The first full-color Prosper 5000XL perfecting press will be installed in the first half of 2010 — presumably at a CGX shop. Like its monochrome cousin, the 5000XL has a print width of 24.5 inches (620mm) on a 25.5-inch-wide web, with speeds approaching 1,000 fpm. The image equivalent for the color press is 133-175 lpi. Individual color jetting modules are followed by their own separate inline drying units (see diagram), contrasted with systems that only have a final drying unit after all four colors have printed. Kodak maintains that this reduces printing problems due to excessive moisture content, thereby improving image quality, color gamut and color fidelity. Interestingly, ink drying is highly customized, based on paper type and ink coverage. Special profiles manage the dryer temperatures throughout the run.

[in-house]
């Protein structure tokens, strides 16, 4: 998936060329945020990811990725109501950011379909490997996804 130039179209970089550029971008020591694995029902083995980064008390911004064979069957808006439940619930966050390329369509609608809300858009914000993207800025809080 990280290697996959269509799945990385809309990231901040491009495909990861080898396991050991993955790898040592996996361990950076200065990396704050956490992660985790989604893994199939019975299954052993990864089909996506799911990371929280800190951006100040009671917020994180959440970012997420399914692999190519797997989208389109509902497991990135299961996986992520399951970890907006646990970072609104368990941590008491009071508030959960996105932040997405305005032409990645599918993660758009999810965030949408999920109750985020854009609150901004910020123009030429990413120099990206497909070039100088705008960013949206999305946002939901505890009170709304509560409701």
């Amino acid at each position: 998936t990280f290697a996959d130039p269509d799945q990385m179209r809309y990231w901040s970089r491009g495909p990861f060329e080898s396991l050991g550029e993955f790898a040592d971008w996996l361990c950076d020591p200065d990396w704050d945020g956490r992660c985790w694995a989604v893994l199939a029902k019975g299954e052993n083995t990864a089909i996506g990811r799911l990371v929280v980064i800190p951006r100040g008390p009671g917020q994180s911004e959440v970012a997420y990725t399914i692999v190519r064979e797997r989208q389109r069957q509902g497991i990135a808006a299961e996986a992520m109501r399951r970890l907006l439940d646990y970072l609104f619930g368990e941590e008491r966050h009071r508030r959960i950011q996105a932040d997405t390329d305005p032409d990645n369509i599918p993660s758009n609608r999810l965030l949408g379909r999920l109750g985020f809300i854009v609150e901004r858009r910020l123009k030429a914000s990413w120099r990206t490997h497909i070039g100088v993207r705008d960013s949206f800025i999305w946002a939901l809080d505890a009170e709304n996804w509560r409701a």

Next Page: Pricing, maintenance and target markets
To support full data variability and versioning at such high speeds, the Prosper requires an imposing digital controller system, the Kodak 700 Print Manager. Version 1.0 supports the usual array of static file formats such as PDF and PostScript, as well as variable data formats like PPML/GA, PPML/VDX, VPS and optimized output from InSite, Darwin and some third-party applications. Version 2.0 will add support for Intelligent Print Data Stream (IPDS), and 2.1 will add support for Xerox VIPP and ASP. A new version of Prinergy (dubbed “Prinergy Digital”) has added some unique analysis and logic approaches for creating more effective variable data campaigns.